Sunday, October 26, 2014

Lars Schall and Paul Zarembka Dissect the 9/11 Insider Trading - Debunking on Insider Trading

Economics Professor Paul Zarembka, has written in the past that the work of Mike Williams at the debunking site had caused him "to reconsider [his] prior conclusion of high probability of insider trading in put options" for American and United airlines stocks. I have previously stated that I believe the insider trading issue had been effectively debunked.

In this recent interview Zarembka cites new evidence that brings him and myself back to his original conclusion.

Evidence of Insider Trading before September 11th Re-examined

by Paul Zarembka Department of Economics State University of New York at Buffalo September 9, 2011

Evidence of Insider Trading before September 11th Re-examined - See more at:
Two Caveats

Let me put one consideration to rest. Some critics of the 9/11 truth movement, such as Kay (2011), claim that the entire movement is filled with people who go down a rabbit hole, never willing to leave it. In this case, the suggested claim could be that Sarnoff himself should be added to a conspiracy about 9/11, added as soon as the government released in January 2009 its evidence as to who made what recommendation and with what effect regarding American on September 10. Such an approach would address the contradiction we have identified. But it would be at the expense of having no evidence for such an assertion.

We wish to stay with evidence, evidence from the econometricians, the government, and anywhere else obtainable. In other words, we wish to push into the contradiction. ''' Regarding evidence we have to be careful. For Boeing, Mike Williams, seeking to expose myths among skeptics of the official story of September 11th,, cites a Dutch article of September 11, 2006 placed on the site (, accessed August 4, 2011). This article had made only a tangential mention to this airline manufacturer, thus representing no more the proverbial “straw man” – a data source is not even provided. Williams then provides a news report referring to one analyst’s public downgrading of Boeing on September 7th, apparently being unaware that put-options purchases cited by Poteshman were on United occurred on September 6th (as well as in Chesney as we shall see below).4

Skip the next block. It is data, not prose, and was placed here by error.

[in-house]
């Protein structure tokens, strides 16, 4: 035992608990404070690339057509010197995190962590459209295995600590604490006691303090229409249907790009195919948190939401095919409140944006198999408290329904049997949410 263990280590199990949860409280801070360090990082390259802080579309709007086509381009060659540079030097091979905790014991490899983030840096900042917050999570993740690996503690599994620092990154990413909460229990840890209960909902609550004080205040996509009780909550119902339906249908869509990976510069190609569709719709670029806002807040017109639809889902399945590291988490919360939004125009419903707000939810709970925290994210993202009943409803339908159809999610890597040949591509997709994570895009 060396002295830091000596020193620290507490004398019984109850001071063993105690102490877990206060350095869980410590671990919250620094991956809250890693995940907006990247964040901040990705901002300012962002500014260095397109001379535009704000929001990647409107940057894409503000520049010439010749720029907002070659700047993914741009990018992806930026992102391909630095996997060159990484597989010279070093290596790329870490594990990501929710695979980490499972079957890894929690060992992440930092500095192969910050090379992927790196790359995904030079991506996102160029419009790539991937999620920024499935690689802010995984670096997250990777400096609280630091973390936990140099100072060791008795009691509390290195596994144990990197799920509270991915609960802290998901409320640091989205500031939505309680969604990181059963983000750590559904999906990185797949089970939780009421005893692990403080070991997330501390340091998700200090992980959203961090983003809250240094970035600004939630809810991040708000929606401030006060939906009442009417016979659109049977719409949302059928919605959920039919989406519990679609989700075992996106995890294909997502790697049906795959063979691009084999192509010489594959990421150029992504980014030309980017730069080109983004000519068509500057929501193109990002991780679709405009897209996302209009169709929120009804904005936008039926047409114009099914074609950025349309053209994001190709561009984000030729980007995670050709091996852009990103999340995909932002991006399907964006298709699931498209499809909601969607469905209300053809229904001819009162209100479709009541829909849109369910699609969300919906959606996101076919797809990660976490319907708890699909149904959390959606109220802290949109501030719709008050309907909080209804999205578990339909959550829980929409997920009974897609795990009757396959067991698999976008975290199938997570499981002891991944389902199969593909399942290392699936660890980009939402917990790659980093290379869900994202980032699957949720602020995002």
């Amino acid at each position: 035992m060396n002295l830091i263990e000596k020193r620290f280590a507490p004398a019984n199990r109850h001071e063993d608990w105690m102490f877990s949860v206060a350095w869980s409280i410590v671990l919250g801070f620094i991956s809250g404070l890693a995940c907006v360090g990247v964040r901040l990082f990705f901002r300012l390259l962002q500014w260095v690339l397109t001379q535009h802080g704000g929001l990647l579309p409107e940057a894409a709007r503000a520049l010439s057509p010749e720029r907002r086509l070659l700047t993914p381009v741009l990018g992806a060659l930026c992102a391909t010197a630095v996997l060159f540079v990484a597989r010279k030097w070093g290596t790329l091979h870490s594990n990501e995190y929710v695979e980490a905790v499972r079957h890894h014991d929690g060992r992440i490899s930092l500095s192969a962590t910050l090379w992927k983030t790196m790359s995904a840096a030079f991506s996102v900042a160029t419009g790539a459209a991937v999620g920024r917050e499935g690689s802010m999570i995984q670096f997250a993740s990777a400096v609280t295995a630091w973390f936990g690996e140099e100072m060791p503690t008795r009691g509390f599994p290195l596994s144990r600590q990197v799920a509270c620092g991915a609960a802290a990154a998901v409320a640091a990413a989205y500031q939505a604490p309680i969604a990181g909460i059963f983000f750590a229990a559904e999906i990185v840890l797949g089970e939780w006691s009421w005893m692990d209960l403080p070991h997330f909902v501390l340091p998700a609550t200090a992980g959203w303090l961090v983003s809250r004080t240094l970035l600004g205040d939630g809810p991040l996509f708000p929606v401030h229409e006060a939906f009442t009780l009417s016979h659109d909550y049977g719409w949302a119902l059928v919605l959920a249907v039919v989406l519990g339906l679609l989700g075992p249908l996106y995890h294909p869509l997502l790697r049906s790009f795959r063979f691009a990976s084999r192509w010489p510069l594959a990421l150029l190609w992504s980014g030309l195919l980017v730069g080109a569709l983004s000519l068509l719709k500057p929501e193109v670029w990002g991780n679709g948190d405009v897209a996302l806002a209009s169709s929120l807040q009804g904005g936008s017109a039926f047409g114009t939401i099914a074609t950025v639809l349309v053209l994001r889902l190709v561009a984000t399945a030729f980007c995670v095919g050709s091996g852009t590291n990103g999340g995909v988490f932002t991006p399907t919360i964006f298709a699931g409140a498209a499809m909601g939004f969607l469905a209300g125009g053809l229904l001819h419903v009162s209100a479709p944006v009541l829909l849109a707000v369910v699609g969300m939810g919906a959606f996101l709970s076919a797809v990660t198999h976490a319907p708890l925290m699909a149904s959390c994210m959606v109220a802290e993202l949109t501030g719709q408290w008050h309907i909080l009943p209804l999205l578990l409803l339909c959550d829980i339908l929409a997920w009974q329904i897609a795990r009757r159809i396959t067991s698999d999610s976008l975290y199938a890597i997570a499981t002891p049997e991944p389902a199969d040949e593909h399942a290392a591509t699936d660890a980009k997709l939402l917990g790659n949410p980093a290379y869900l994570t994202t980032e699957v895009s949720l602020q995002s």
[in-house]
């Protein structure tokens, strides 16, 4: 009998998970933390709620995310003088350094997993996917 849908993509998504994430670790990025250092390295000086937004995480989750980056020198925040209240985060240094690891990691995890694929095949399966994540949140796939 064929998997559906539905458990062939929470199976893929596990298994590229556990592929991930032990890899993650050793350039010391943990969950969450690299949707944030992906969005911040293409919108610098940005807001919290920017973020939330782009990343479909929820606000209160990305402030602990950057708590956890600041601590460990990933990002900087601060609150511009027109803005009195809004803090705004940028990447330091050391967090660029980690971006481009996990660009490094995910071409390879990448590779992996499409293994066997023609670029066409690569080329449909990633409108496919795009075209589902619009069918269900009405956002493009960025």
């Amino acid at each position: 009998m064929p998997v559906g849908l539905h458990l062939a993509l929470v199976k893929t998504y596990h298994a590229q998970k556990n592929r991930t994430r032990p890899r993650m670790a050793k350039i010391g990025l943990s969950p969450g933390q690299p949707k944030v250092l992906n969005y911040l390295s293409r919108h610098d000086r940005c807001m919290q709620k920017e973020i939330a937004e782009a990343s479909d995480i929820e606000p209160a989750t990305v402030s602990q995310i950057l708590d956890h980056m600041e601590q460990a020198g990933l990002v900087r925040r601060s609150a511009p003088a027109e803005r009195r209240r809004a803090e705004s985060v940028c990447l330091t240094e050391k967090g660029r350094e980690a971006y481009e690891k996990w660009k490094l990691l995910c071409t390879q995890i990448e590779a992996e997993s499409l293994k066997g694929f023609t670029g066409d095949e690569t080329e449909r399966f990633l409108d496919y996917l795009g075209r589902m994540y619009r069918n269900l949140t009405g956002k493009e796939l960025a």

Among known skeptics of the official 9/11 story, discussion of option transactions at a site hosted by Jim Hoffman (, accessed August 4, 2011) is embarrassingly out of date, mostly refers to 2001 stories, even though claiming an August 2007 update. Kevin Ryan (2010), followed by Mark Gaffney (2011) whose book Black 9/11 is due for release shortly, each attempt a recent survey, but seem unaware of the Commission documentation on insider trading released in January 2009...

– , accessed 719/2011

4 Within the same discussion, Williams cites many reports of put-option volumes without those using accurate data. Some reported data are about double the actual levels, presumably due to author errors in understanding Optionmetric data which considers the buy and sell sides of one transaction to be distinct. If one is going to criticize, focusing upon those arguing for insider trading using correct data to make their cases seems preferable.

“The main motivation for considering increments in open interests is the following. Large volumes do not necessarily imply that large buy orders are executed because the same put option could be traded several times during the day. In contrast large increments in open interest are originated by large buy orders. These increments also imply that other long investors are unwilling to close their positions forcing the market maker to issue new put options.” (Chesney, et al., pp. 8-9)

In order to abstract from intraday speculation, they compare daily changes in open interest to the reported volumes of transactions (the difference between the two should be small). In other words, purchases are to dominant, with sales or exercises of options small.

This calculation could seem to suggest 103 times in eight and one-quarter years beginning in January 1998. But a stock like AMR stock price fell considerably from April 2002 to a low of $1.25 within one year thereafter implying much higher volumes then required for similar dollar option positions.

Actually, AMR closed at $17.90 on both September 21 and 27 before the October 20 option expiration; the $18.00 on September 17 was not quite the lowest. However, presumably the option price was the highest on September 17.

Let Gt be the cumulative gains achieved through the exercises of the selected option in the shortest time available from the day of the calculated maximum up to ten trading days thereafter. Chesney’s third criterion is then offered as a pair of conditions for the option trade in question, that is,

rtmax ≥ q0.90(rtmax)


Gt ≥ q0.98(Gt).

The quantiles at day t for the rtmax and Gt distributions – q0.90(rtmax ) and q0.98(Gt) – are computed using the preceding two years of data. These criteria are the quantiles for the top 10% of initial profiting and top 2% of total gains. - See more at: